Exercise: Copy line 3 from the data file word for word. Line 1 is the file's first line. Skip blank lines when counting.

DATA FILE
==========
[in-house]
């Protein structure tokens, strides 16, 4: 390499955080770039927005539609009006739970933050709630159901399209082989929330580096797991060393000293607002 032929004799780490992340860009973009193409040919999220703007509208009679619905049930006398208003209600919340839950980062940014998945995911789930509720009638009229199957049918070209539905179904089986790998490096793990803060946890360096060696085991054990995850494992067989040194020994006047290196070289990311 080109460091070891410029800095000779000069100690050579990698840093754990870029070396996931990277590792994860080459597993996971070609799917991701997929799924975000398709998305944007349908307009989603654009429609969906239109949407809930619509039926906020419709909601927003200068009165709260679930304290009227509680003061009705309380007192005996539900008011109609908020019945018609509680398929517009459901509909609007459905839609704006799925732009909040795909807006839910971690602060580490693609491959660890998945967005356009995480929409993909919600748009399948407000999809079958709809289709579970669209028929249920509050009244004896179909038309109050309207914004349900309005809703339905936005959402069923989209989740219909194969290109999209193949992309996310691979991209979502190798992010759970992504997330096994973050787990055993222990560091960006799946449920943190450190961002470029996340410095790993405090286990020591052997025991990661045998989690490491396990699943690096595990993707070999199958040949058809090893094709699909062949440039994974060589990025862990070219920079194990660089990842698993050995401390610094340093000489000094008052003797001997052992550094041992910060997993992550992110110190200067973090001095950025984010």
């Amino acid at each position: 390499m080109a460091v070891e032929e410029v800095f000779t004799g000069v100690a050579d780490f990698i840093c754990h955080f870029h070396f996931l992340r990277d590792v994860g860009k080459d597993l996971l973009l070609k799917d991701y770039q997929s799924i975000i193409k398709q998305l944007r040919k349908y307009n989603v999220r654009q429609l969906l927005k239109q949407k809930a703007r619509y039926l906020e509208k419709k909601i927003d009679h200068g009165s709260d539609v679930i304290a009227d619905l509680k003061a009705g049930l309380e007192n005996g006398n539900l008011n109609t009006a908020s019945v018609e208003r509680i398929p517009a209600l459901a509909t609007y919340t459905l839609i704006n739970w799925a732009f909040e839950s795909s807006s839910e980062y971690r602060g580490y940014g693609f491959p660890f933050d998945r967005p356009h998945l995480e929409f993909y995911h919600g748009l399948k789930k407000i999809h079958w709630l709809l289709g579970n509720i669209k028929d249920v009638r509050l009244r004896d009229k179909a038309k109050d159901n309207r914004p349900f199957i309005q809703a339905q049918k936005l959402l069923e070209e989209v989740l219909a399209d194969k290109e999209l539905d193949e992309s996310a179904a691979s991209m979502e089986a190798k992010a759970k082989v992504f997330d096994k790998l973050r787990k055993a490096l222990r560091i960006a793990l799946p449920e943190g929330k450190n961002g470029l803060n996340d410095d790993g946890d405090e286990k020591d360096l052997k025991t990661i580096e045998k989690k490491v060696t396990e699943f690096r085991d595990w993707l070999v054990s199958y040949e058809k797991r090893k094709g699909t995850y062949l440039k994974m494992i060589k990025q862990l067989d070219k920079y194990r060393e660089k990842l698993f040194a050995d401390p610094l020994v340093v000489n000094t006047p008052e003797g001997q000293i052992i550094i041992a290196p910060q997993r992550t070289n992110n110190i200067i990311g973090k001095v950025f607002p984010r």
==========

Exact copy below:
């Amino acid at each position: 390499m080109a460091v070891e032929e410029v800095f000779t004799g000069v100690a050579d780490f990698i840093c754990h955080f870029h070396f996931l992340r990277d590792v994860g860009k080459d597993l996971l973009l070609k799917d991701y770039q997929s799924i975000i193409k398709q998305l944007r040919k349908y307009n989603v999220r654009q429609l969906l927005k239109q949407k809930a703007r619509y039926l906020e509208k419709k909601i927003d009679h200068g009165s709260d539609v679930i304290a009227d619905l509680k003061a009705g049930l309380e007192n005996g006398n539900l008011n109609t009006a908020s019945v018609e208003r509680i398929p517009a209600l459901a509909t609007y919340t459905l839609i704006n739970w799925a732009f909040e839950s795909s807006s839910e980062y971690r602060g580490y940014g693609f491959p660890f933050d998945r967005p356009h998945l995480e929409f993909y995911h919600g748009l399948k789930k407000i999809h079958w709630l709809l289709g579970n509720i669209k028929d249920v009638r509050l009244r004896d009229k179909a038309k109050d159901n309207r914004p349900f199957i309005q809703a339905q049918k936005l959402l069923e070209e989209v989740l219909a399209d194969k290109e999209l539905d193949e992309s996310a179904a691979s991209m979502e089986a190798k992010a759970k082989v992504f997330d096994k790998l973050r787990k055993a490096l222990r560091i960006a793990l799946p449920e943190g929330k450190n961002g470029l803060n996340d410095d790993g946890d405090e286990k020591d360096l052997k025991t990661i580096e045998k989690k490491v060696t396990e699943f690096r085991d595990w993707l070999v054990s199958y040949e058809k797991r090893k094709g699909t995850y062949l440039k994974m494992i060589k990025q862990l067989d070219k920079y194990r060393e660089k990842l698993f040194a050995d401390p610094l020994v340093v000489n000094t006047p008052e003797g001997q000293i052992i550094i041992a290196p910060q997993r992550t070289n992110n110190i200067i990311g973090k001095v950025f607002p984010r």